EPA-TSC/NERL: 515.1:  Chlorinated Acids in Water by GC/ECD

  • Summary
  • Analytes
  • Revisions
  • Data and Sites
Official Method Name
Determination of Chlorinated Acids in Water by Gas Chromatography with an Electron Capture Detector
Current Revision
Revision 4.1, 1995
Gas Chromatography with Electron Capture Detection
Method Subcategory
Method Source
  Methods for the Determination of Organic Compounds in Drinking Water - Supplement II (EPA/600/R-92-129)
Brief Method Summary
A measured volume of sample of approximately 1 L is adjusted to pH 12 with 6 N sodium hydroxide and shaken for one hour to hydrolyze derivatives. Extraneous organic material is removed by a solvent wash. The sample is acidified, and the chlorinated acids are extracted with ethyl ether by shaking in a separatory funnel or mechanical tumbling in a bottle. The acids are converted to their methyl esters using diazomethane as the derivatizing agent or alternatively trimethylsilyldiazomethane (TMSD). Excess derivatizing reagent is removed, and the esters are determined by capillary column/GC using an electron capture detector (ECD).

Note: Method 515.1 calls for a solvent wash step after hydrolysis and prior to acidification and derivatization. Dacthal, the parent di-ester, does not hydrolyze, and is extracted in the wash step, leaving the mono- and di-acid metabolites to be measured.
Scope and Application
This is a gas chromatographic (GC) method applicable to the determination of certain chlorinated acids in ground water and finished drinking water. This method is also applicable to the determination of salts and esters of analyte acids. This method should be used by or under the supervision of analysts experienced in the use of GC and in the interpretation of gas chromatograms.
Applicable Concentration Range
Ranges differ for each analyte depending on matrix and instrumentation.
(1) Contaminants in solvents, reagents, glassware and other sample processing apparatus that lead to discrete artifacts or elevated baselines in gas chromatograms.
(2) Acid forms of the analytes are strong organic acids which react readily with alkaline substances and can be lost during sample preparation.
(3) Organic acids and phenols, especially chlorinated compounds.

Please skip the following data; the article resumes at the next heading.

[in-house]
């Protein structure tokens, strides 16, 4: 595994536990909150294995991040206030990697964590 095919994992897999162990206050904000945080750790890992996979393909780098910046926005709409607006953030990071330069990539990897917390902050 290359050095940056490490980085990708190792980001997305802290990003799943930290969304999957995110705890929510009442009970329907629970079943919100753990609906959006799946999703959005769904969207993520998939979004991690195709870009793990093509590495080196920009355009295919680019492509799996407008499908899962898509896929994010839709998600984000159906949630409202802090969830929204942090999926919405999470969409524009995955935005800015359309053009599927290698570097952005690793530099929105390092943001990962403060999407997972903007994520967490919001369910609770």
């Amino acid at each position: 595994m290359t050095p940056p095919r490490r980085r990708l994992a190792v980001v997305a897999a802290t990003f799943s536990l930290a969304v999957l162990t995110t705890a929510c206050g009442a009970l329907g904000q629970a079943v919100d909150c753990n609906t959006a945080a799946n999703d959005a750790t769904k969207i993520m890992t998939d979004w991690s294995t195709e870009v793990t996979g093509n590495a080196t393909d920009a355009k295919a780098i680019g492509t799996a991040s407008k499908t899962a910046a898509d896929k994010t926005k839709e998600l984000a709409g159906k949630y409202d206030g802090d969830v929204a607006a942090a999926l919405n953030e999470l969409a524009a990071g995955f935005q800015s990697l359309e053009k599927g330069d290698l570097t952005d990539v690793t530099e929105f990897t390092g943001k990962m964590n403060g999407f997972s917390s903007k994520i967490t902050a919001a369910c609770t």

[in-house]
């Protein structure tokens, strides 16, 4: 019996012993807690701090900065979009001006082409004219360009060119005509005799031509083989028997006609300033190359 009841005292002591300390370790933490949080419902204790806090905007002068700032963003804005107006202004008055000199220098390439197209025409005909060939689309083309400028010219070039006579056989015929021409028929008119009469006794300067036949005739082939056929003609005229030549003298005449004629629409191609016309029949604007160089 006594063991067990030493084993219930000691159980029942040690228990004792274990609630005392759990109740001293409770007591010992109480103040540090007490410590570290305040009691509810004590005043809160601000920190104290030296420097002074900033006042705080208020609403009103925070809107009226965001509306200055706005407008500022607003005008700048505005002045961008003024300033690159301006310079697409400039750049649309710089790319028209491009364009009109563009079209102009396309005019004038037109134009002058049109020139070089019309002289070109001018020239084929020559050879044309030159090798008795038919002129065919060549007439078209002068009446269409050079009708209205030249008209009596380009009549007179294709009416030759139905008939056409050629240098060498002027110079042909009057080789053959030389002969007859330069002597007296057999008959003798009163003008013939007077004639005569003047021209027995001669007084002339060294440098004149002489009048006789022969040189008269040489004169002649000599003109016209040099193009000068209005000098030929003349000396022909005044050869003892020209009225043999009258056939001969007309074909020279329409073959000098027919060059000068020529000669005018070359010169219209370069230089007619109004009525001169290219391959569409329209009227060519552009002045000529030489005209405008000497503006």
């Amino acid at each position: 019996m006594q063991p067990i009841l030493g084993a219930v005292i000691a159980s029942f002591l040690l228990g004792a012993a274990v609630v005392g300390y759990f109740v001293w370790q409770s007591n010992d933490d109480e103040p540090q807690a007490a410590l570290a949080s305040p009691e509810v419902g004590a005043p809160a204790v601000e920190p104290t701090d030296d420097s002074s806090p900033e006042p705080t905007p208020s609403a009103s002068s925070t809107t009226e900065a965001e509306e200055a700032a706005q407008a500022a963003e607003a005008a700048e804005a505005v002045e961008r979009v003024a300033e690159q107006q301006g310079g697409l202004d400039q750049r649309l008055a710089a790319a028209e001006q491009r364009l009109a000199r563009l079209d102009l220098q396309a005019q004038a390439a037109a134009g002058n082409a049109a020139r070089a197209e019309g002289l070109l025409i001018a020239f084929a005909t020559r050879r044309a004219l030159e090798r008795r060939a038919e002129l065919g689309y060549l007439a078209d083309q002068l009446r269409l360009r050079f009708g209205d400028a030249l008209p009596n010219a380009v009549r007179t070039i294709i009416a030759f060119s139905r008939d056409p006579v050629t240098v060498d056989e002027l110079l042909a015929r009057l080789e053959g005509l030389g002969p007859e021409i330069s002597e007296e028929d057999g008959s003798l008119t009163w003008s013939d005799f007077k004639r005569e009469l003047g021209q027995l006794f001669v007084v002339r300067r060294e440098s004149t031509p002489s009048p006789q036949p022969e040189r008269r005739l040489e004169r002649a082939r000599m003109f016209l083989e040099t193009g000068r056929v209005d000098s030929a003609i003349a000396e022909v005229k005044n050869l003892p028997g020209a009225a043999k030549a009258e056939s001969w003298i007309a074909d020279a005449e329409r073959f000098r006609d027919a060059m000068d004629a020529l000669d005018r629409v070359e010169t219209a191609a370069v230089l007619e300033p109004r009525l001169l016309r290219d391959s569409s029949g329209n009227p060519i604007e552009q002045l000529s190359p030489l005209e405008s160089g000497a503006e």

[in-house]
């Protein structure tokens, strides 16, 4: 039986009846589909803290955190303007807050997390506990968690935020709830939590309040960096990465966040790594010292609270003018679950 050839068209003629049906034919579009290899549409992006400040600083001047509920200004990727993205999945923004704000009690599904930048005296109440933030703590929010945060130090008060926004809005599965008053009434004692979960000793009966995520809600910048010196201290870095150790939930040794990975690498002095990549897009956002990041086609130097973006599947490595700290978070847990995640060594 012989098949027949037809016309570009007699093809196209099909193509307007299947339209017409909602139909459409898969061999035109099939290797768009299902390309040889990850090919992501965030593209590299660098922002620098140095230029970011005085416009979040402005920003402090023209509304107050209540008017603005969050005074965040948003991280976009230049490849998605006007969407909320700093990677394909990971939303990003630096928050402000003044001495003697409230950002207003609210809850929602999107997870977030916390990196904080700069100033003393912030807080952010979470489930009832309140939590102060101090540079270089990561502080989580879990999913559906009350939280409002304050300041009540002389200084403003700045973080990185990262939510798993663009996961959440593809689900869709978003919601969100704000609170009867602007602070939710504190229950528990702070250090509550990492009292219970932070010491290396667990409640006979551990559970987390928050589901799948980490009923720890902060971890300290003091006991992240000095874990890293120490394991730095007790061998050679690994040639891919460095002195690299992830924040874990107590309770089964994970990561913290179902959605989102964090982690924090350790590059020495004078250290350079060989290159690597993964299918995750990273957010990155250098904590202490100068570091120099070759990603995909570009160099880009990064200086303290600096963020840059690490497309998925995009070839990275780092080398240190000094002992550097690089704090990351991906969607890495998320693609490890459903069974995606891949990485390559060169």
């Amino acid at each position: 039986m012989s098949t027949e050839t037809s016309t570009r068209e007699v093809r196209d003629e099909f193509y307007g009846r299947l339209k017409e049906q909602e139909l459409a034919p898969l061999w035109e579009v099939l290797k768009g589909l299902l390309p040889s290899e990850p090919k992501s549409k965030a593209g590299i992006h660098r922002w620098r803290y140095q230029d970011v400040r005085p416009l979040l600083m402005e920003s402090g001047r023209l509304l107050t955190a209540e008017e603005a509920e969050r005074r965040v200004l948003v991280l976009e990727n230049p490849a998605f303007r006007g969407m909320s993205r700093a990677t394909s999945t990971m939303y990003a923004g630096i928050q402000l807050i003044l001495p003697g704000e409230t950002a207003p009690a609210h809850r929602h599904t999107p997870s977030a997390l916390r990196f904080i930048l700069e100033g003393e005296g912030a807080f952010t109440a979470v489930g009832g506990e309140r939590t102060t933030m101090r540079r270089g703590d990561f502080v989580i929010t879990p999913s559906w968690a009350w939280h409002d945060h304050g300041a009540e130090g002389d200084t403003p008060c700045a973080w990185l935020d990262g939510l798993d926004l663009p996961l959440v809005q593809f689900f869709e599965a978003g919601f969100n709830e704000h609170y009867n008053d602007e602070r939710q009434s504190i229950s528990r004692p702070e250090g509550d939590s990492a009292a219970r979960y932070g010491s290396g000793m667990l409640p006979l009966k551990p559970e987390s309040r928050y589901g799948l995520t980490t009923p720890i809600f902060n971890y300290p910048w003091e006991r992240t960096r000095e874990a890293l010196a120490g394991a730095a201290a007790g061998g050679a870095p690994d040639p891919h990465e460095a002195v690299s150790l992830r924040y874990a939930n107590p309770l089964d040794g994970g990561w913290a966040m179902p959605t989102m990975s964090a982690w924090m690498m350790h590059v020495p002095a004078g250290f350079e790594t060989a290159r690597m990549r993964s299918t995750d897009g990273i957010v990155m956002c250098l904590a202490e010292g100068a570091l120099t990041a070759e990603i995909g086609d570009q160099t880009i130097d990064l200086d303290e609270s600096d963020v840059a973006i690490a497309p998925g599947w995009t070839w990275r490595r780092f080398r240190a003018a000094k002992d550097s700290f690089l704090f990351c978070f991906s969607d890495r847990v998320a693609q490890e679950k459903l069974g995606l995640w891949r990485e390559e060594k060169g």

(4) Interferences by phthalate esters can pose a major problem in pesticide analysis when using the ECD. These compounds generally appear in the chromatogram as large peaks.
(5) Matrix interferences may be caused by contaminants that are coextracted from the sample.
(6) Rinsing apparatus with MTBE between analyses can minimize contamination from sample carryover.
(7) Use the same solvent for each analysis to reduce the interferences from variable solvents.
Quality Control Requirements
Laboratory Duplicate (LD), Field Duplicate (FD), Laboratory Reagent Blank (LRB), Field Reagent Blank (FRB), Laboratory Performance Check Solution (LPC), Laboratory Fortified Blank (LFB), Laboratory Fortified Matrix (LFM), Quality Control Sample (QCS), Performance Evaluation Sample (PE), Surrogate Analyte, Internal Standard
Sample Handling
Grab samples must be collected in glass containers which must not be prerinsed with sample prior to collection. Prior to collection, add 1 mL of 10 mg/L mercuric chloride to the bottle to produce a concentration of 10 mg/L. If residual chlorine is present, also add 80 mg/L of sodium thiosulfate prior to collection. After collection, shake sample containing preservative(s) vigorously for one minute. Keep samples iced or refrigerated at 4oC and away from light until extraction.
Maximum Holding Time
Analytes present in samples (prior to extraction) are stable for 14 days when properly stored. However, analyte stability may be affected by sample matrix. Extracts should be stored at 4oC and away from light. Most extracted analytes are sta
Relative Cost
$201 to $400
Sample Preparation Methods